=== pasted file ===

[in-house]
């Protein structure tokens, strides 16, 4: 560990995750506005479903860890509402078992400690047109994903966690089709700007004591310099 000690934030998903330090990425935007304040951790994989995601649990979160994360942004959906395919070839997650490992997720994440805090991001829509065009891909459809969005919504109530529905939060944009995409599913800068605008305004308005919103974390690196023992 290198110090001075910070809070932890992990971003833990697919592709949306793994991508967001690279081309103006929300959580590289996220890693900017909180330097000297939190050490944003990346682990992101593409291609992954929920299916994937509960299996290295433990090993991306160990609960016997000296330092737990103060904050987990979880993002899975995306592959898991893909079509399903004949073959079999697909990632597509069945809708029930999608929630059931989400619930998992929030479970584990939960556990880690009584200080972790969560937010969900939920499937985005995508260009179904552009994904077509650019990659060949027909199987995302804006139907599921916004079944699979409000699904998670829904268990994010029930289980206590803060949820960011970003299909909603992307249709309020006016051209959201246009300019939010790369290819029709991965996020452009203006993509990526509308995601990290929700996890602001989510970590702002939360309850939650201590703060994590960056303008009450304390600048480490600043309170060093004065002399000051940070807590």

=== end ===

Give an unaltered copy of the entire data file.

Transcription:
[in-house]
């Protein structure tokens, strides 16, 4: 560990995750506005479903860890509402078992400690047109994903966690089709700007004591310099 000690934030998903330090990425935007304040951790994989995601649990979160994360942004959906395919070839997650490992997720994440805090991001829509065009891909459809969005919504109530529905939060944009995409599913800068605008305004308005919103974390690196023992 290198110090001075910070809070932890992990971003833990697919592709949306793994991508967001690279081309103006929300959580590289996220890693900017909180330097000297939190050490944003990346682990992101593409291609992954929920299916994937509960299996290295433990090993991306160990609960016997000296330092737990103060904050987990979880993002899975995306592959898991893909079509399903004949073959079999697909990632597509069945809708029930999608929630059931989400619930998992929030479970584990939960556990880690009584200080972790969560937010969900939920499937985005995508260009179904552009994904077509650019990659060949027909199987995302804006139907599921916004079944699979409000699904998670829904268990994010029930289980206590803060949820960011970003299909909603992307249709309020006016051209959201246009300019939010790369290819029709991965996020452009203006993509990526509308995601990290929700996890602001989510970590702002939360309850939650201590703060994590960056303008009450304390600048480490600043309170060093004065002399000051940070807590």